Hosea’s life is a picture of how the Northern Kingdom of Israel is in its relationship with God.  Israel needed to repent of their sins, particularly their idolatry, but they would not repent, so God would send them into exile in Assyria, with promises of return and repentance.  God is shown as sovereign over the repentance of His people.

    Time Period

    • Kings in Judah – Uzziah, Jotham, Ahaz and Hezekiah.
    • King in Israel – Jeroboam II
    • Other contemporaneous prophets/books – Isaiah and Micah

    Famous verses and fragments

    2:23, 4:6, 6:1-3, 6:6, 8:7, 10:8, 10:12, 11:1, 13:4, 13:14


    Chapter 1

    1. Puzzle – God wouldn’t command someone to do evil – nonetheless he wants Hosea to be a visible sign of how God is abused as a husband of Israel.
    2. He identifies Gomer
    3. Gomer means to end (in the sense of completion or failure)
    4. Jezreel – dispersion, sowing
    5. 2Ki 10:30 – Jehu did God’s will partly, and for his own reasons.
    6. Lo-Ruhamah No Mercy
    7. Lo-Ammi Not My People
    8. Vv 10-11 & 2:1 Promise of redemption – reunification of the people of God.

    Chapters 2-3

    Other places in Scripture where Israel is pictured as an unfaithful wife – Jer 2-3, Eze 16 & 23 (Is 50, 54 – marriage).  Adultery frequently compared to idolatry.

    1. Vv 2-13 The reality
    2. What God would do vv 14-23
    3. v 16 Husband vs Baal (slave-lord)
    4. vv 22-23 scatter vs sow
    5. Ch3 – redeeming her. V 4 – exile.  Note David in v 5.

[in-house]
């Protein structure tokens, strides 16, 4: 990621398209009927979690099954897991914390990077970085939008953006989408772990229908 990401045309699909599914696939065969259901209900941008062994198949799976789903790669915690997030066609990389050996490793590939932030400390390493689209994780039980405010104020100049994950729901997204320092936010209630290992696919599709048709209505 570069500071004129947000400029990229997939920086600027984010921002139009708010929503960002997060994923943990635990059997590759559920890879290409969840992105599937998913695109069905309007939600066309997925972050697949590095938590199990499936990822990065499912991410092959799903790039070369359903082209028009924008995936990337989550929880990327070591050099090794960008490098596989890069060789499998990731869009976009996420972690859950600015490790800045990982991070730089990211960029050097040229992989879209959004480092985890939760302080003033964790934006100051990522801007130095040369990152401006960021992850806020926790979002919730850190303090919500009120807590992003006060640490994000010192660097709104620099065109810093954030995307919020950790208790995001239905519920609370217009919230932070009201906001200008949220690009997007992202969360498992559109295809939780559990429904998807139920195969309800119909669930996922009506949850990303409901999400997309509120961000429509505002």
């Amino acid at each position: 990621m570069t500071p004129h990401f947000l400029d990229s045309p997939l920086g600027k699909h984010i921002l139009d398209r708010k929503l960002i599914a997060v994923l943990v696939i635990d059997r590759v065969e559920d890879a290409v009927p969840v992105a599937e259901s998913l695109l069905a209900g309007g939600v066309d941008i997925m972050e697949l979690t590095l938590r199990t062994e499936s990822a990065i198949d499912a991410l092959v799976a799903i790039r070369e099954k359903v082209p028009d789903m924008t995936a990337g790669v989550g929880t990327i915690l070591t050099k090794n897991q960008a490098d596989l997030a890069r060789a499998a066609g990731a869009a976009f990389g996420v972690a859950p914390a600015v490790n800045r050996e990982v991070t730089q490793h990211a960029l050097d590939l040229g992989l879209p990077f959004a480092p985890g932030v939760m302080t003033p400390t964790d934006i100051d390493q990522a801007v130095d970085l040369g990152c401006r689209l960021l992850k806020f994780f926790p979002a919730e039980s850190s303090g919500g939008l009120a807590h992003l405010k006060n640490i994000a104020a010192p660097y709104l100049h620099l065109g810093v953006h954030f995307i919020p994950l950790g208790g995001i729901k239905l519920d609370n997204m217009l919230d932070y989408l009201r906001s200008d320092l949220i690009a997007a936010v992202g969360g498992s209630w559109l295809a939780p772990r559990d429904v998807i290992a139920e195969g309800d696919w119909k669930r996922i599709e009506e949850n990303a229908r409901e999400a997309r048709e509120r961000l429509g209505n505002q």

Chapter 4 – The point made

    1. Lists their many sins against God vv 1-3
    2. Vv 4-6 all are rotten – Priest, prophet, average person
    3. Vv 7-end Adultery, spiritual and actual is the rule in Israel for leaders and average people.

    Chapter 5 – Priests and Princes can’t help

    1. Vv 1-9 – Beth Aven – Bethel, home of the calf-idol – sacrifice is not enough
    2. V 10 Judah also rebuked
    3. V 11 – human rules inadequate, as is Assyria (King Jareb – great/contending)
    4. God’s wounds are intended to make us seek him for healing

    Chapters 6-7 Mostly on Continued Impenitence

    1. Vv 1-3 Repentance – allusion to Christ
    2. V 5 – death from the prophetic word
    3. V 6 – mercy not sacrifice
    4. V 7 – men/Adam – both tell us something
    5. Ch 7:1-10 – do you see yourself properly? Analogy of a baker and an oven, and growing weak
    6. Corruption of leaders and people
    7. Vv 11-16 reliance on foreign nations rather than God. (Who to favor? Assyria or Egypt? See 9:3)

    Chapters 8-10  No more Calf-Idols, or reliance on Foreign nations

    1. God at war with the Calf-Idols, and Idolatry of the Temple, and the line of Jeroboam vv 1-6
    2. Rejection of their worship, and Judah’s strongholds (v14)
    3. Ch 9 – Egypt or Assyria? Playing the harlot.
    4. Vv 7-17 Punishment is coming – falling on the children, exile
    5. Ch 10 – prosperity only led to more disobedience & idols – the calf-idols to be taken to Assyria.
    6. V 10-12 God’s plan for repentance.
    7. Vv 13-15 and the kingdom will be ended. (Shalmanezer, king of Assyria)

    Chapters 11–13 The Historical Appeal for Repentance

    1. Vv 1-7 Analogy to a child, teaching and rebellion, exile
    2. Vv 8-11 Compassion and return
    3. 11:12-12:6 Complaint against Ephraim/Judah, and comparison to Jacob who found God at Bethel
    4. Vv 7-14 Rich Ephraim vs the God who sends prophets (10,13)
    5. Ch 13:1-3 Idolatry
    6. V 4 Rescue from Egypt
    7. Vv 10-11 Giving a king, taking it away – God is king.
    8. Vv 12-16 The exile will come suddenly (& a special promise in v 14)

    Chapter 14 God has the Last Word – Ultimate Repentance

    1. Not Assyria
    2. Not Idols
    3. Not our many sins
    4. Not our might
    5. God will restore and strengthen

    Final note: this book is mostly on the Northern Kingdom Israel, but Judah gets rebuked in 4:15, 5:5, 5:10-14, 6:4, 8:14, & 12:2.